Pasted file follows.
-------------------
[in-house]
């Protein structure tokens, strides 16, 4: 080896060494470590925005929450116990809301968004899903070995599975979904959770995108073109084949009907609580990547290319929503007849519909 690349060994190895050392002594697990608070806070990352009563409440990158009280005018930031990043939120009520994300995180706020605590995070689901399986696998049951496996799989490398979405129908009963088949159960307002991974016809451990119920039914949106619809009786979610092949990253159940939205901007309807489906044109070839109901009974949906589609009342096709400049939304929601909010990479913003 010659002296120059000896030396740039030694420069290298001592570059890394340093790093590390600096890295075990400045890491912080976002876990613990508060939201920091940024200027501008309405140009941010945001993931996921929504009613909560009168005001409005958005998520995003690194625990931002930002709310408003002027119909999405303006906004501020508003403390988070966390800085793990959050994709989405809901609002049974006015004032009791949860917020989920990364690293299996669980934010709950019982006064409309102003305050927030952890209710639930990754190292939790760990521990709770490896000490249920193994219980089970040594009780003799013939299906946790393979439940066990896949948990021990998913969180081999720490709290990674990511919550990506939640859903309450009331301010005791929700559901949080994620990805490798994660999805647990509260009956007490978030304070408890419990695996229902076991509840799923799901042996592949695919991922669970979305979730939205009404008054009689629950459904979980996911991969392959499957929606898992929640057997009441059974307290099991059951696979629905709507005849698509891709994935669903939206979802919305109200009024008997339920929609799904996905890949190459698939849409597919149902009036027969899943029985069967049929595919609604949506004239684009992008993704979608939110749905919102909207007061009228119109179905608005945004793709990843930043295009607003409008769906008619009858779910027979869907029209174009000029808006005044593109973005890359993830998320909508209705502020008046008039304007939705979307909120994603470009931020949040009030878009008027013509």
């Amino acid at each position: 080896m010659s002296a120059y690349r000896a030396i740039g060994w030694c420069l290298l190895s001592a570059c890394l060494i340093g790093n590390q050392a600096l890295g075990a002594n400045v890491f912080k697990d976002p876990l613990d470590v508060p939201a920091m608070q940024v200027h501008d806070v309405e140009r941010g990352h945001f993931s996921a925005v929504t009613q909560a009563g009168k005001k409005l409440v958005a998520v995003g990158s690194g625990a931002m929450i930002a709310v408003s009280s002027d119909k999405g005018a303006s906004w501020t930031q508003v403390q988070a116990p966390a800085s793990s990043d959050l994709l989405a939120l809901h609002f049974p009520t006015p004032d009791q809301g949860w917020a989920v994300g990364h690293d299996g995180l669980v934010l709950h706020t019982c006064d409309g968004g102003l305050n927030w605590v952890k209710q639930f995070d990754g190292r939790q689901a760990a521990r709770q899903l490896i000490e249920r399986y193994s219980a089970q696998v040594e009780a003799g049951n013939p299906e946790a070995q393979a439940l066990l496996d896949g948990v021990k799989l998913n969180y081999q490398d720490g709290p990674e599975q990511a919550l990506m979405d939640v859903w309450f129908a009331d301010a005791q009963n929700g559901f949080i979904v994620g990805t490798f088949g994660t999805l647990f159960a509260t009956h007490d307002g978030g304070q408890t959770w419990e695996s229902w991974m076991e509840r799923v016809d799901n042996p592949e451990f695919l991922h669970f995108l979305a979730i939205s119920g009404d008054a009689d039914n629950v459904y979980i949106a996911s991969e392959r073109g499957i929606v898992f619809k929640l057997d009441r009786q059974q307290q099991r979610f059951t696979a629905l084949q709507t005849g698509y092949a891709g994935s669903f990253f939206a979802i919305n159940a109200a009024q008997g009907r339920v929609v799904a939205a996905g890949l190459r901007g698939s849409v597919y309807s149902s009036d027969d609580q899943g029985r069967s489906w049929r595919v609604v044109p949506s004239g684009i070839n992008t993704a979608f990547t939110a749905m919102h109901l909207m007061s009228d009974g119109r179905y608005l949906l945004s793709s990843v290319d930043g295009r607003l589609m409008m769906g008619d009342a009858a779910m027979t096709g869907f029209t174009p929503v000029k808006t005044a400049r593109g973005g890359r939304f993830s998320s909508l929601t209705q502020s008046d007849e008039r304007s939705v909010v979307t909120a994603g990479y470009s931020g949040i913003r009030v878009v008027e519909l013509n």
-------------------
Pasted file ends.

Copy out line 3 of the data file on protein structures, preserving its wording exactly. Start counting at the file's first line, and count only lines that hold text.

């Amino acid at each position: 080896m010659s002296a120059y690349r000896a030396i740039g060994w030694c420069l290298l190895s001592a570059c890394l060494i340093g790093n590390q050392a600096l890295g075990a002594n400045v890491f912080k697990d976002p876990l613990d470590v508060p939201a920091m608070q940024v200027h501008d806070v309405e140009r941010g990352h945001f993931s996921a925005v929504t009613q909560a009563g009168k005001k409005l409440v958005a998520v995003g990158s690194g625990a931002m929450i930002a709310v408003s009280s002027d119909k999405g005018a303006s906004w501020t930031q508003v403390q988070a116990p966390a800085s793990s990043d959050l994709l989405a939120l809901h609002f049974p009520t006015p004032d009791q809301g949860w917020a989920v994300g990364h690293d299996g995180l669980v934010l709950h706020t019982c006064d409309g968004g102003l305050n927030w605590v952890k209710q639930f995070d990754g190292r939790q689901a760990a521990r709770q899903l490896i000490e249920r399986y193994s219980a089970q696998v040594e009780a003799g049951n013939p299906e946790a070995q393979a439940l066990l496996d896949g948990v021990k799989l998913n969180y081999q490398d720490g709290p990674e599975q990511a919550l990506m979405d939640v859903w309450f129908a009331d301010a005791q009963n929700g559901f949080i979904v994620g990805t490798f088949g994660t999805l647990f159960a509260t009956h007490d307002g978030g304070q408890t959770w419990e695996s229902w991974m076991e509840r799923v016809d799901n042996p592949e451990f695919l991922h669970f995108l979305a979730i939205s119920g009404d008054a009689d039914n629950v459904y979980i949106a996911s991969e392959r073109g499957i929606v898992f619809k929640l057997d009441r009786q059974q307290q099991r979610f059951t696979a629905l084949q709507t005849g698509y092949a891709g994935s669903f990253f939206a979802i919305n159940a109200a009024q008997g009907r339920v929609v799904a939205a996905g890949l190459r901007g698939s849409v597919y309807s149902s009036d027969d609580q899943g029985r069967s489906w049929r595919v609604v044109p949506s004239g684009i070839n992008t993704a979608f990547t939110a749905m919102h109901l909207m007061s009228d009974g119109r179905y608005l949906l945004s793709s990843v290319d930043g295009r607003l589609m409008m769906g008619d009342a009858a779910m027979t096709g869907f029209t174009p929503v000029k808006t005044a400049r593109g973005g890359r939304f993830s998320s909508l929601t209705q502020s008046d007849e008039r304007s939705v909010v979307t909120a994603g990479y470009s931020g949040i913003r009030v878009v008027e519909l013509n």